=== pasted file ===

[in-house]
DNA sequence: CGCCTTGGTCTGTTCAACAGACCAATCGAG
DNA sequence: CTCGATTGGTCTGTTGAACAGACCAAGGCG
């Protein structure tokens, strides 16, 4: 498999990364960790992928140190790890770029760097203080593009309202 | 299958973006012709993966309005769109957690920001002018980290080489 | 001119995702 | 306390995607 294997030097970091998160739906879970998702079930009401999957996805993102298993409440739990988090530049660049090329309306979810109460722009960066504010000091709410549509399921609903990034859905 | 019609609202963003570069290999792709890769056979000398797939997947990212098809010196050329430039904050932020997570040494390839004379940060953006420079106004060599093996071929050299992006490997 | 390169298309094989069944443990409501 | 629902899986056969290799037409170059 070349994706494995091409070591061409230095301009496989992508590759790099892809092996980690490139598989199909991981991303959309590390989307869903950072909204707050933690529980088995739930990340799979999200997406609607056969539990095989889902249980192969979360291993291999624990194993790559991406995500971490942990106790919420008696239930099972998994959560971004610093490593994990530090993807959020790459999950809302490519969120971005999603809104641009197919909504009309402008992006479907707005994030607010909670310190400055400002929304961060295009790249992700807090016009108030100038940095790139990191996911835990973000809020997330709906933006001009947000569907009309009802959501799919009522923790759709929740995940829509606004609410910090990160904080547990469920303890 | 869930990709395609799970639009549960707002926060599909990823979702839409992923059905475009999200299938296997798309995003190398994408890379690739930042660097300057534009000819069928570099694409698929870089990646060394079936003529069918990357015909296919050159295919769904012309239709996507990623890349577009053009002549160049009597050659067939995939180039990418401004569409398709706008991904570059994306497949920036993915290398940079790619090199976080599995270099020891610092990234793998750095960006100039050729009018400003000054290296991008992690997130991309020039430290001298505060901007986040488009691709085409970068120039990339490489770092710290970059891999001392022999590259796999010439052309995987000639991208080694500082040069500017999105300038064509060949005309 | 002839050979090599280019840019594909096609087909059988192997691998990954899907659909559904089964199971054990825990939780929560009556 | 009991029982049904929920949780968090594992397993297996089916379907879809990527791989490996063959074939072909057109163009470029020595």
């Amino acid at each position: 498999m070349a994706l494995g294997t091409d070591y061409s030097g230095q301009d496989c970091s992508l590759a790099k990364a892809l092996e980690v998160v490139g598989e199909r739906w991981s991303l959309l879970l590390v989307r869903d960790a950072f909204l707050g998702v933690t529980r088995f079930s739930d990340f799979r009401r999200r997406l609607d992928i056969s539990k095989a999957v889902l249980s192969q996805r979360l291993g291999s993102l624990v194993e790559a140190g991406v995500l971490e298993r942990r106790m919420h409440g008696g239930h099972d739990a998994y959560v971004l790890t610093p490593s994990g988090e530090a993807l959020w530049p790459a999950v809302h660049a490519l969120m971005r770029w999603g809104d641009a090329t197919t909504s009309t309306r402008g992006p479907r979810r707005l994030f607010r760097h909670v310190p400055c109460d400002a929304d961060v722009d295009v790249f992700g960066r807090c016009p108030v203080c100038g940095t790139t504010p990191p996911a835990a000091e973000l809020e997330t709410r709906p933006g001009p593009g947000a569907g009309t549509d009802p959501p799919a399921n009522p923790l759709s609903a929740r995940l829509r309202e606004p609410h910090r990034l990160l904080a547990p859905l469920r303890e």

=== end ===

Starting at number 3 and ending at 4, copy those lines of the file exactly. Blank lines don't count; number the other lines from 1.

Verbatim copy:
DNA sequence: CTCGATTGGTCTGTTGAACAGACCAAGGCG
């Protein structure tokens, strides 16, 4: 498999990364960790992928140190790890770029760097203080593009309202 | 299958973006012709993966309005769109957690920001002018980290080489 | 001119995702 | 306390995607 294997030097970091998160739906879970998702079930009401999957996805993102298993409440739990988090530049660049090329309306979810109460722009960066504010000091709410549509399921609903990034859905 | 019609609202963003570069290999792709890769056979000398797939997947990212098809010196050329430039904050932020997570040494390839004379940060953006420079106004060599093996071929050299992006490997 | 390169298309094989069944443990409501 | 629902899986056969290799037409170059 070349994706494995091409070591061409230095301009496989992508590759790099892809092996980690490139598989199909991981991303959309590390989307869903950072909204707050933690529980088995739930990340799979999200997406609607056969539990095989889902249980192969979360291993291999624990194993790559991406995500971490942990106790919420008696239930099972998994959560971004610093490593994990530090993807959020790459999950809302490519969120971005999603809104641009197919909504009309402008992006479907707005994030607010909670310190400055400002929304961060295009790249992700807090016009108030100038940095790139990191996911835990973000809020997330709906933006001009947000569907009309009802959501799919009522923790759709929740995940829509606004609410910090990160904080547990469920303890 | 869930990709395609799970639009549960707002926060599909990823979702839409992923059905475009999200299938296997798309995003190398994408890379690739930042660097300057534009000819069928570099694409698929870089990646060394079936003529069918990357015909296919050159295919769904012309239709996507990623890349577009053009002549160049009597050659067939995939180039990418401004569409398709706008991904570059994306497949920036993915290398940079790619090199976080599995270099020891610092990234793998750095960006100039050729009018400003000054290296991008992690997130991309020039430290001298505060901007986040488009691709085409970068120039990339490489770092710290970059891999001392022999590259796999010439052309995987000639991208080694500082040069500017999105300038064509060949005309 | 002839050979090599280019840019594909096609087909059988192997691998990954899907659909559904089964199971054990825990939780929560009556 | 009991029982049904929920949780968090594992397993297996089916379907879809990527791989490996063959074939072909057109163009470029020595």